I hadn’t been to church in a while, but I didn’t feel like leaving, so I found a place in the back and sat down for the duration of the service. I couldn't help but notice that I was one of the few people in the room who wasn't in a wheelchair.
I received communion, but passed on the wine, and after the service I went over to get my dad. It took a little doing getting him out of there, as there was a back-up of wheelchairs, like cars at the Holland Tunnel. But we eventually got out of there and I spent a few hours with him.
We were in the dayroom and I really wanted to leave. They were going to be serving dinner pretty soon and my father was convinced we were in a restaurant. Every time an aide went by--or "waitress" in his view--he tried to flag her down. Finally, he started climbing out of his wheelchair.
"Where are you going?" I asked.
"I'm going to complain to the manager," he said.
I got him into his seat, told him I had to leave and reminded him that he was coming home in a few days. I pretended to be happy about it, but let's not kid ourselves. I'm going to miss the freedom I've had around here and I dread having to take care of my father, even if we do have hired help, it'll never be enough.
I've been sleeping in my father's bed, which is bigger than mine, and Mary, his aide, keeps his room quite clean, unlike mine, which is an ungodly mess. My dad's room is kind of like my stateroom, only I haven't sailed anywhere.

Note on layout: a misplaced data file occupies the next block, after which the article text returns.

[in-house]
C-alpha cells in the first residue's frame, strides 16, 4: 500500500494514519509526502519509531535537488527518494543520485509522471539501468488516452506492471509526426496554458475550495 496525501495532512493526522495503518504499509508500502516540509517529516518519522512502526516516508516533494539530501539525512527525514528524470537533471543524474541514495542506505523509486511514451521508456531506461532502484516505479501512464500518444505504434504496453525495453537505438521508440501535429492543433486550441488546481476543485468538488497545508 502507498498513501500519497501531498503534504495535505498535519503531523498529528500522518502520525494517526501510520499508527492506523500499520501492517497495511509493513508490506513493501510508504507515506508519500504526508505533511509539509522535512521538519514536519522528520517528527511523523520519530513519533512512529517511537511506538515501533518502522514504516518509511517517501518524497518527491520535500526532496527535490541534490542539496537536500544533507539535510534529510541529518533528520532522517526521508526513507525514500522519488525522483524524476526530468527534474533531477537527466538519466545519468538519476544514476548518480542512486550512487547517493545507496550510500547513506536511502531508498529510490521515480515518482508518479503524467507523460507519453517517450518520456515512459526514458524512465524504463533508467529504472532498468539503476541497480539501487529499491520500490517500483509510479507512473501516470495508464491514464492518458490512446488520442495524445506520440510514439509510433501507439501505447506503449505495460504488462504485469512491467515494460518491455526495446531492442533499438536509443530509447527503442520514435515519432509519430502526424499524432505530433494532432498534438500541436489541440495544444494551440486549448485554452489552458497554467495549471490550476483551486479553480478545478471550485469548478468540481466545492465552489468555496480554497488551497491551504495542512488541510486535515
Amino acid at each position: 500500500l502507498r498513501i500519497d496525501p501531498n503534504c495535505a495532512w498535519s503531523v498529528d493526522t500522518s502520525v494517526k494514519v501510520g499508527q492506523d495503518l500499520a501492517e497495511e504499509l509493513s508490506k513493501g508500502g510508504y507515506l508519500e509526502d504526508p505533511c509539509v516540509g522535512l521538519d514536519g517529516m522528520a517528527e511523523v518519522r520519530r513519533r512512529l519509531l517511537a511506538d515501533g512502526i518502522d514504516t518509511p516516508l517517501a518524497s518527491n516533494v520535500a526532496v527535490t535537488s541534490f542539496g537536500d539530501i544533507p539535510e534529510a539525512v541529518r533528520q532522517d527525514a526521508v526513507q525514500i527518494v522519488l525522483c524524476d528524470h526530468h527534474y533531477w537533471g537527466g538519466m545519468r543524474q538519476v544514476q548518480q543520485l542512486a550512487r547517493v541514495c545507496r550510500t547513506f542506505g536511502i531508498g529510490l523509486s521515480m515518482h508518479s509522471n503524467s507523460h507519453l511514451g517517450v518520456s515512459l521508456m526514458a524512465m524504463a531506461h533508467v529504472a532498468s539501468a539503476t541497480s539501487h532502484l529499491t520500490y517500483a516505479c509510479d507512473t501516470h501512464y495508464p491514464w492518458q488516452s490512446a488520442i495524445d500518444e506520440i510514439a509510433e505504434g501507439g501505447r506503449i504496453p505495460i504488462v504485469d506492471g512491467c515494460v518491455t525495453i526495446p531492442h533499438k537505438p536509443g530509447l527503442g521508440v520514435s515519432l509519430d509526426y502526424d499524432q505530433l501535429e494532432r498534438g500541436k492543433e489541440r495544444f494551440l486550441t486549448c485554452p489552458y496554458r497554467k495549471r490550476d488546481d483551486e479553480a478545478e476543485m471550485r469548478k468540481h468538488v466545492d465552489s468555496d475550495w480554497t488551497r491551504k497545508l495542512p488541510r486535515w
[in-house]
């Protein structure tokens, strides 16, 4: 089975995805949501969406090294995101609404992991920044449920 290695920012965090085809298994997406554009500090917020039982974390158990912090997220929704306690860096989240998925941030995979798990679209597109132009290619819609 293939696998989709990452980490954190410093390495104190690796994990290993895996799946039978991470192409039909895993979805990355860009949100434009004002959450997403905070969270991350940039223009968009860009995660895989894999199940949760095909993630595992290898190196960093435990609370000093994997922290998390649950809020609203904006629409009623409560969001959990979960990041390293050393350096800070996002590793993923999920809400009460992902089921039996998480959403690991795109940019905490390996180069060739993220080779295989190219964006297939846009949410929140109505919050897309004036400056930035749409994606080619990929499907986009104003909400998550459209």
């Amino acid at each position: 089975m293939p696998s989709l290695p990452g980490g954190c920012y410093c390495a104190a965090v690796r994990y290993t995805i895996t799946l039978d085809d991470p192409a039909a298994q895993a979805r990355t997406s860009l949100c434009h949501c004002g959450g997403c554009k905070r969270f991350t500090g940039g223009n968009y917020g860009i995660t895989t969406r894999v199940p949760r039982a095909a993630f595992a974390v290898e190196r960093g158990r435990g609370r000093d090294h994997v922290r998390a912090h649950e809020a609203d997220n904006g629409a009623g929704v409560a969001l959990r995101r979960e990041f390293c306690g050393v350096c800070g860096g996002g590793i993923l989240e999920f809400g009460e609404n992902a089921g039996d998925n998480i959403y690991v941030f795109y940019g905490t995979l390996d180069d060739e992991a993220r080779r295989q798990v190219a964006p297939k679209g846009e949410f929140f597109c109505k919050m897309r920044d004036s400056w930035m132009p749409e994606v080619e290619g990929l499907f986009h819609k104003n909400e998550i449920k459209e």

I'm not terribly happy at my job, I don't have a wife, a girlfriend, or a child. It just seems that so much of my life is up in the air and I'm at an age when I should be more settled.
I've spent so much time dreaming about being a great writer or filmmaker or whatever that I feel sometimes that my ship has sailed without me.
My siblings and I are going to try taking care of my father at home. However, we're agreed that if it doesn't work out, if we can't take proper care of him, or if he becomes too aggressive or violent, then he's going back into the nursing home.
I'm going to do the right thing for my father and my family and I will not run away, no matter how had it gets around here.
But I'm still working on my accent and keeping an eye out for passing ocean liners. You should always have a way out.
Friday, November 24, 2006
When my niece. Kristin, was little, she used to talk about Turkey Lurkey, a kind of Thanksgiving counterpart to the Great Pumpkin, who would give candy and toys to all the children.
She may have borrowed the name from the Chicken Little tale, but the gift-giving character sounds like her idea.
I remember the first year she told me about Turkey Lurkey and the following year I asked to tell me the story again. She started to do just that, but stopped suddenly.
"I told you this last year," she said, sounding a little confused.
Yes, she did, but I loved hearing it. The story, and her unique way of telling it, is one of my favorite Thanksgiving memories.
That was many years ago. Kristin is now a freshman in college and Turkey Lurkey is no more. And instead of a big family get-together, I spent a good portion of this Thanksgiving Day on the subway.
My sister and I started our day heading out to Coney Island to visit my dad in the nursing home. I had planned to hop the N train, but my sister very wisely suggested we crack down and take car service.
Given Thursday's god-awful weather and the fact that we would have to trudge into Manhattan to have dinner with my aunt later that day, I think that was a pretty good idea.
We got to the nursing and went up to the 7th floor to see our father. He was in the day room, or the land of lost souls, as I call it in my darker moments. We had his meal brought down to his room so we could sit with him while he ate.